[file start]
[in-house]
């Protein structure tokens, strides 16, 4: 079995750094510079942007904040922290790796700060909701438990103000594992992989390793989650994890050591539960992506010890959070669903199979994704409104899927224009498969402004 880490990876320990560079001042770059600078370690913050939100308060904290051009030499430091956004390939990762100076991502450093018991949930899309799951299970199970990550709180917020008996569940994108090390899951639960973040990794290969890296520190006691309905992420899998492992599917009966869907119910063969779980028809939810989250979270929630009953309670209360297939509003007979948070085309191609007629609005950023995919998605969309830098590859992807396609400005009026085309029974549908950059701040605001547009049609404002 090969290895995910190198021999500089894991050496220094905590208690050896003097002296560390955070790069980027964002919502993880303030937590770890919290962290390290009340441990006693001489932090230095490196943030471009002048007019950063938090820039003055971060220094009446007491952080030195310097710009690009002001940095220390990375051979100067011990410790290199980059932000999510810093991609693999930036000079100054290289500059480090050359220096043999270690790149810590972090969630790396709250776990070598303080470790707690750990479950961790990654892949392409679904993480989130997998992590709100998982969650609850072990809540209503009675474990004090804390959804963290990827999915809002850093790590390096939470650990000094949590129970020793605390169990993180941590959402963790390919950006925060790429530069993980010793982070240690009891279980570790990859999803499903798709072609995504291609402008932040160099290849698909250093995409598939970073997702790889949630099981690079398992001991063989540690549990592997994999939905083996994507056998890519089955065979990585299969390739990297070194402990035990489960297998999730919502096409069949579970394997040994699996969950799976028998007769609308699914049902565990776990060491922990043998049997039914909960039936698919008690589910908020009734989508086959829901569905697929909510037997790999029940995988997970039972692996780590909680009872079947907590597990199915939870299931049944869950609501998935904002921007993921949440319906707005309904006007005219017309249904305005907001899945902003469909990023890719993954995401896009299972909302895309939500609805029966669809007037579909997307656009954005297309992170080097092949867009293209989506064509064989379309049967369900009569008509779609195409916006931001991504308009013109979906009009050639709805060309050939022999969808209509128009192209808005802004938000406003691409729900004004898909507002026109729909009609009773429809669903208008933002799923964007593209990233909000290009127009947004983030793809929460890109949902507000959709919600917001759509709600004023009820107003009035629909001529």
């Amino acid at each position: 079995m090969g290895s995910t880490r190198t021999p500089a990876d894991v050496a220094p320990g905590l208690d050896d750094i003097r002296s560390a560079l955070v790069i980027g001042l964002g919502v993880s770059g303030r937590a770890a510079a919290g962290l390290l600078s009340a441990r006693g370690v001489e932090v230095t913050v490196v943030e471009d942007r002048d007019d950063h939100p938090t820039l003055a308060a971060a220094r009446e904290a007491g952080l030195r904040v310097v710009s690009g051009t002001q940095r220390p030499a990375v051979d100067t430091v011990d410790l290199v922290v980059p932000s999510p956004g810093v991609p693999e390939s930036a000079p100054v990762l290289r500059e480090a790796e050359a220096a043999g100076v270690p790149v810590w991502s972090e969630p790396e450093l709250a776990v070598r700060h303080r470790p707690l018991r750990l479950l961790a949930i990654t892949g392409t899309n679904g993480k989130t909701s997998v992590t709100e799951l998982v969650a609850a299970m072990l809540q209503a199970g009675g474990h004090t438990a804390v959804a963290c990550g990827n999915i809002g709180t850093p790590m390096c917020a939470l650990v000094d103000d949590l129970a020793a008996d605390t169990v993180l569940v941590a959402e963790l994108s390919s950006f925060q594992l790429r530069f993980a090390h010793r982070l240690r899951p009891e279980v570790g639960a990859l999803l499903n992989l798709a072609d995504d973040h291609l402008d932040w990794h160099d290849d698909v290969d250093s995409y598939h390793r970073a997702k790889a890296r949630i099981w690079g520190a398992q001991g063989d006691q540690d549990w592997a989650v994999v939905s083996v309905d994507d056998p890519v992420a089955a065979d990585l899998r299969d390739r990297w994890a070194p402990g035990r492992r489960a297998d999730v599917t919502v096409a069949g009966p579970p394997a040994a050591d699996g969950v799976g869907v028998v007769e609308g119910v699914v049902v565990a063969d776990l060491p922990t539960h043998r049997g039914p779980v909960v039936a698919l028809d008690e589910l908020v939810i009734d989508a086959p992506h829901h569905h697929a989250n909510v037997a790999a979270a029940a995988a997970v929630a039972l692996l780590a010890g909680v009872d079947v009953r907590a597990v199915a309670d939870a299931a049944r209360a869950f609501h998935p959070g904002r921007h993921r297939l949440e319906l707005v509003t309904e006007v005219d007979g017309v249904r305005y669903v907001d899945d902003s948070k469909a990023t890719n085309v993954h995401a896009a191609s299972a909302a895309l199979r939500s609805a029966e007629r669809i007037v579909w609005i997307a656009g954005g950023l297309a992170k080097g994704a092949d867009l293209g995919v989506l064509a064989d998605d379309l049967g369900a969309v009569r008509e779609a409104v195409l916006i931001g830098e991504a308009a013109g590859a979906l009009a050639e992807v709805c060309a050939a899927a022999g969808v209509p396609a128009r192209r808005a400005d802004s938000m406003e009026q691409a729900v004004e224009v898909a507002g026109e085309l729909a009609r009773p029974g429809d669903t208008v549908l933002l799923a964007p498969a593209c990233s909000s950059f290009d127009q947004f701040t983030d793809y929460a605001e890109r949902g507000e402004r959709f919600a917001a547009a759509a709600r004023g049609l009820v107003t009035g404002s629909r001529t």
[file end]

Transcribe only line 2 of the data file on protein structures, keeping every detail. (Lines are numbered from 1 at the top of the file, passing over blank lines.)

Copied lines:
């Protein structure tokens, strides 16, 4: 079995750094510079942007904040922290790796700060909701438990103000594992992989390793989650994890050591539960992506010890959070669903199979994704409104899927224009498969402004 880490990876320990560079001042770059600078370690913050939100308060904290051009030499430091956004390939990762100076991502450093018991949930899309799951299970199970990550709180917020008996569940994108090390899951639960973040990794290969890296520190006691309905992420899998492992599917009966869907119910063969779980028809939810989250979270929630009953309670209360297939509003007979948070085309191609007629609005950023995919998605969309830098590859992807396609400005009026085309029974549908950059701040605001547009049609404002 090969290895995910190198021999500089894991050496220094905590208690050896003097002296560390955070790069980027964002919502993880303030937590770890919290962290390290009340441990006693001489932090230095490196943030471009002048007019950063938090820039003055971060220094009446007491952080030195310097710009690009002001940095220390990375051979100067011990410790290199980059932000999510810093991609693999930036000079100054290289500059480090050359220096043999270690790149810590972090969630790396709250776990070598303080470790707690750990479950961790990654892949392409679904993480989130997998992590709100998982969650609850072990809540209503009675474990004090804390959804963290990827999915809002850093790590390096939470650990000094949590129970020793605390169990993180941590959402963790390919950006925060790429530069993980010793982070240690009891279980570790990859999803499903798709072609995504291609402008932040160099290849698909250093995409598939970073997702790889949630099981690079398992001991063989540690549990592997994999939905083996994507056998890519089955065979990585299969390739990297070194402990035990489960297998999730919502096409069949579970394997040994699996969950799976028998007769609308699914049902565990776990060491922990043998049997039914909960039936698919008690589910908020009734989508086959829901569905697929909510037997790999029940995988997970039972692996780590909680009872079947907590597990199915939870299931049944869950609501998935904002921007993921949440319906707005309904006007005219017309249904305005907001899945902003469909990023890719993954995401896009299972909302895309939500609805029966669809007037579909997307656009954005297309992170080097092949867009293209989506064509064989379309049967369900009569008509779609195409916006931001991504308009013109979906009009050639709805060309050939022999969808209509128009192209808005802004938000406003691409729900004004898909507002026109729909009609009773429809669903208008933002799923964007593209990233909000290009127009947004983030793809929460890109949902507000959709919600917001759509709600004023009820107003009035629909001529």